“This is going to be our year. We are coming out stronger than ever. We have about 18 returning starters. I believe this is going to be one of those special years for Kentucky football.”

WEATHER
MaxTrack Doppler
  • Most Popular StoriesMost Popular StoriesMore>>

  • Casey Co. Mother Offering Reward For Late Son's Vehicle

    Casey Co. Mother Offering Reward For Late Son's Vehicle

    Tuesday, May 23 2017 5:31 PM EDT2017-05-23 21:31:49 GMT

    CASEY COUNTY, Ky (LEX 18) Almost three years after losing her son in an accident, a Casey County mother is offering a reward to get back part of her son's legacy that was stolen. Austin Mincey was just 14-years-old when he lost his life in a motocross accident. A few days ago, Austin's mother, Julie, said she noticed someone stole something she said is near and dear to her heart, right from her garage. Now, she is determined to get it back. Julie told LEX 18 that two Sundays ago, s...

    CASEY COUNTY, Ky (LEX 18) Almost three years after losing her son in an accident, a Casey County mother is offering a reward to get back part of her son's legacy that was stolen. Austin Mincey was just 14-years-old when he lost his life in a motocross accident. A few days ago, Austin's mother, Julie, said she noticed someone stole something she said is near and dear to her heart, right from her garage. Now, she is determined to get it back. Julie told LEX 18 that two Sundays ago, s...

  • NBC News Releases Study Of Which States Will Be Hit The Hardest By Proposed Budget

    NBC News Releases Study Of Which States Will Be Hit The Hardest By Proposed Budget

    Tuesday, May 23 2017 4:44 PM EDT2017-05-23 20:44:00 GMT
    All graphics courtesy of NBCAll graphics courtesy of NBC

    (NBC) NBC News examined the states with populations that benefit the most from the programs that would experience cuts under the proposed budget from the Trump administration. They say that the programs with the biggest cuts provide assistance for health care services for children, the poor and disabled, and that supplement food and housing for those with low incomes. The budget also slashes funding to the country's current welfare system and would add more work requirements to rece...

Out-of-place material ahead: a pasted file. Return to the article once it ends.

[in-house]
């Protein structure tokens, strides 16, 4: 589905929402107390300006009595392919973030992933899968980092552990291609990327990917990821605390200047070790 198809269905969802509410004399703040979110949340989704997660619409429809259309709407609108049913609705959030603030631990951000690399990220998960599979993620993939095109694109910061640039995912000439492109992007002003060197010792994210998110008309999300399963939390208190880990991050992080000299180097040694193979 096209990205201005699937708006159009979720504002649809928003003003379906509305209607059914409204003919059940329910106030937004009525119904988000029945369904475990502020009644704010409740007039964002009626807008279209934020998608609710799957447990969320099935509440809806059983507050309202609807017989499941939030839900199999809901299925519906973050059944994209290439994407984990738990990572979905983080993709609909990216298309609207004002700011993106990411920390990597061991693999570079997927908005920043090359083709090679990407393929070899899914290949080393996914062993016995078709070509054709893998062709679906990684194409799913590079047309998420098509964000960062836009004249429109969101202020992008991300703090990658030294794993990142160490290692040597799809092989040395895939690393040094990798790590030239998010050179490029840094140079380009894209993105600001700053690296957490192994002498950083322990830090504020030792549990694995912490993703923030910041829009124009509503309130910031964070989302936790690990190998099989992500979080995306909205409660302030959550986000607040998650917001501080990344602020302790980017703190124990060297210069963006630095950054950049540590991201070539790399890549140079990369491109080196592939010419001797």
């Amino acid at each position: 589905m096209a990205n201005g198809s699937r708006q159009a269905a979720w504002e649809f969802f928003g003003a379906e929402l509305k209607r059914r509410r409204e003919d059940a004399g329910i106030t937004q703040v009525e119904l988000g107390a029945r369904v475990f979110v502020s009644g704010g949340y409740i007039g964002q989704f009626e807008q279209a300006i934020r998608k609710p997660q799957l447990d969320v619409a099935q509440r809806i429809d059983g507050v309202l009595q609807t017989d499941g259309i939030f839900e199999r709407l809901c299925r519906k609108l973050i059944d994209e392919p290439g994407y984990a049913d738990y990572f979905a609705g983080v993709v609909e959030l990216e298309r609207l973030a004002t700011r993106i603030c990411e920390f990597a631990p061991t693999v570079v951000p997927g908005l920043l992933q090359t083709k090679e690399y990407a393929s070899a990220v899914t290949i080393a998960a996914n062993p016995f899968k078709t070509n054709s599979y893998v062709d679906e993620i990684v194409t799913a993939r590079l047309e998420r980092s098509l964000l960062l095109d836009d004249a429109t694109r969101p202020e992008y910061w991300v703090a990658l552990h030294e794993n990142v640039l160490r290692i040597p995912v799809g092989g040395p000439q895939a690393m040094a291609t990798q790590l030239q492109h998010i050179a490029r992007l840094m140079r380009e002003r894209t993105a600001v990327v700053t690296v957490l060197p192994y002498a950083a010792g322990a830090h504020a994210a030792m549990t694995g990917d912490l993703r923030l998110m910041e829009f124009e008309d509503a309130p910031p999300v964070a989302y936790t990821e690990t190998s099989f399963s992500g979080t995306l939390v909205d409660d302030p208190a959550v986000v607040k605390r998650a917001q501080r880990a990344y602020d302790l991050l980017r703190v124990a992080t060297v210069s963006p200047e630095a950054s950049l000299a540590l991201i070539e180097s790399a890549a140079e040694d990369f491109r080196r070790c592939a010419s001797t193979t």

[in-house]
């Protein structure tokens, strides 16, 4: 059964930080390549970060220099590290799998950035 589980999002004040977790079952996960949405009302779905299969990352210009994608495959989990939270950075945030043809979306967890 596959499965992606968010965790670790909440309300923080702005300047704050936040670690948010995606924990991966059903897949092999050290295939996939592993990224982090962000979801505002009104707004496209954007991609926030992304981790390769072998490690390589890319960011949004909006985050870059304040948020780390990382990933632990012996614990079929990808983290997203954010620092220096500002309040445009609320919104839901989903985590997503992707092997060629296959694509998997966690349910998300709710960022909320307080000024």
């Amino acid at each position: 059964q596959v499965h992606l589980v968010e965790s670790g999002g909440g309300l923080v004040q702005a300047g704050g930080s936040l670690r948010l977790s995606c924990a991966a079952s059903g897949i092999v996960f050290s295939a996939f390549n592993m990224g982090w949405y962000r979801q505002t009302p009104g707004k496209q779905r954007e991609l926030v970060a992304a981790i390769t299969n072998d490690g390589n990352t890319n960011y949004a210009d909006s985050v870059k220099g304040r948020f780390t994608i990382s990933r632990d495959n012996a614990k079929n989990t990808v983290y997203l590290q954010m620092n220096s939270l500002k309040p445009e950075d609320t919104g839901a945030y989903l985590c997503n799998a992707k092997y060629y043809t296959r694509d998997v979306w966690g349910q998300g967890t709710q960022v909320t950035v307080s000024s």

(NBC) NBC News examined the states with populations that benefit the most from the programs that would experience cuts under the proposed budget from the Trump administration. They say that the programs with the biggest cuts provide assistance for health care services for children, the poor and disabled, and that supplement food and housing for those with low incomes. The budget also slashes funding to the country's current welfare system and would add more work requirements to rece...

  • Fourth Person Shot In Lexington In Less Than 8 Hours

    Fourth Person Shot In Lexington In Less Than 8 Hours

    Tuesday, May 23 2017 4:44 AM EDT2017-05-23 08:44:22 GMT
    MGN ONLINEMGN ONLINE
    LEXINGTON, Ky. (LEX 18)-- One man has died following a late night shooting. Police were called to Anderson Street near Speigle Heights Park around 10:30 Monday night. Police say they found William Cole, 26, with life-threatening injuries from a gunshot wound. He was rushed to the hospital where he later died. Police say their forensics team reviewed the scene, but at this time a motive for the shooting is unclear and they have no suspects.
    LEXINGTON, Ky. (LEX 18)-- One man has died following a late night shooting. Police were called to Anderson Street near Speigle Heights Park around 10:30 Monday night. Police say they found William Cole, 26, with life-threatening injuries from a gunshot wound. He was rushed to the hospital where he later died. Police say their forensics team reviewed the scene, but at this time a motive for the shooting is unclear and they have no suspects.
Powered by Frankly

© LEX18.com 2017, LEX18.com
A CORDILLERA COMMUNICATIONS Station
All rights reserved
Privacy Policy, | Terms of Service, and Ad Choices

Can't find something?